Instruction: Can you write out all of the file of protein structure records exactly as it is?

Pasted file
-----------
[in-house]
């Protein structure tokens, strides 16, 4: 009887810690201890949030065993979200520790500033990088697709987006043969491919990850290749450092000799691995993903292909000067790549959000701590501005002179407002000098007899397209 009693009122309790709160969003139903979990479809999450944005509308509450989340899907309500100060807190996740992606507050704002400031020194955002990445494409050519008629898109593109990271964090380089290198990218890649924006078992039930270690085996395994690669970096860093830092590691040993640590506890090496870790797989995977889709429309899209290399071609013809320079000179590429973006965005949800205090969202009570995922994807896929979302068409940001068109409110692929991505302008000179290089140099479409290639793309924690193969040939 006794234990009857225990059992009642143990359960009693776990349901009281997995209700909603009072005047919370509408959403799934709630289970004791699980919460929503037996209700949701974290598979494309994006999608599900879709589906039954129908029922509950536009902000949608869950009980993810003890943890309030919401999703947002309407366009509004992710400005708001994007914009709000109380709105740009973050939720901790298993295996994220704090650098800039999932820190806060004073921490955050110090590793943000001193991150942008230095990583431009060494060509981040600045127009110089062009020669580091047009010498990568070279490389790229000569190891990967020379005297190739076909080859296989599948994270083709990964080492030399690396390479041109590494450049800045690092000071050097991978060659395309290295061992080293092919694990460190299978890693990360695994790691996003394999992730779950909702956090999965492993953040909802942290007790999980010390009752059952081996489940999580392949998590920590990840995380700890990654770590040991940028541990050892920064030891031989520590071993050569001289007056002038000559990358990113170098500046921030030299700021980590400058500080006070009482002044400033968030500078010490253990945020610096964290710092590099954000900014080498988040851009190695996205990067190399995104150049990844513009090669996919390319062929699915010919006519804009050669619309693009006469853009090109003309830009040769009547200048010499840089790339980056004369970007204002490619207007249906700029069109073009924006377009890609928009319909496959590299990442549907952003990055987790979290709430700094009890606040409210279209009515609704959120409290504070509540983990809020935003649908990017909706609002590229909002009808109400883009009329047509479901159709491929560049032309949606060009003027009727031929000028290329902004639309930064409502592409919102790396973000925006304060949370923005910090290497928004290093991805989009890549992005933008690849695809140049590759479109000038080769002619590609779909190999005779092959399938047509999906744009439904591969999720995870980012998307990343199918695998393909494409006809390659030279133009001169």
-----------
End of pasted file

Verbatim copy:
[in-house]
């Protein structure tokens, strides 16, 4: 009887810690201890949030065993979200520790500033990088697709987006043969491919990850290749450092000799691995993903292909000067790549959000701590501005002179407002000098007899397209 009693009122309790709160969003139903979990479809999450944005509308509450989340899907309500100060807190996740992606507050704002400031020194955002990445494409050519008629898109593109990271964090380089290198990218890649924006078992039930270690085996395994690669970096860093830092590691040993640590506890090496870790797989995977889709429309899209290399071609013809320079000179590429973006965005949800205090969202009570995922994807896929979302068409940001068109409110692929991505302008000179290089140099479409290639793309924690193969040939 006794234990009857225990059992009642143990359960009693776990349901009281997995209700909603009072005047919370509408959403799934709630289970004791699980919460929503037996209700949701974290598979494309994006999608599900879709589906039954129908029922509950536009902000949608869950009980993810003890943890309030919401999703947002309407366009509004992710400005708001994007914009709000109380709105740009973050939720901790298993295996994220704090650098800039999932820190806060004073921490955050110090590793943000001193991150942008230095990583431009060494060509981040600045127009110089062009020669580091047009010498990568070279490389790229000569190891990967020379005297190739076909080859296989599948994270083709990964080492030399690396390479041109590494450049800045690092000071050097991978060659395309290295061992080293092919694990460190299978890693990360695994790691996003394999992730779950909702956090999965492993953040909802942290007790999980010390009752059952081996489940999580392949998590920590990840995380700890990654770590040991940028541990050892920064030891031989520590071993050569001289007056002038000559990358990113170098500046921030030299700021980590400058500080006070009482002044400033968030500078010490253990945020610096964290710092590099954000900014080498988040851009190695996205990067190399995104150049990844513009090669996919390319062929699915010919006519804009050669619309693009006469853009090109003309830009040769009547200048010499840089790339980056004369970007204002490619207007249906700029069109073009924006377009890609928009319909496959590299990442549907952003990055987790979290709430700094009890606040409210279209009515609704959120409290504070509540983990809020935003649908990017909706609002590229909002009808109400883009009329047509479901159709491929560049032309949606060009003027009727031929000028290329902004639309930064409502592409919102790396973000925006304060949370923005910090290497928004290093991805989009890549992005933008690849695809140049590759479109000038080769002619590609779909190999005779092959399938047509999906744009439904591969999720995870980012998307990343199918695998393909494409006809390659030279133009001169």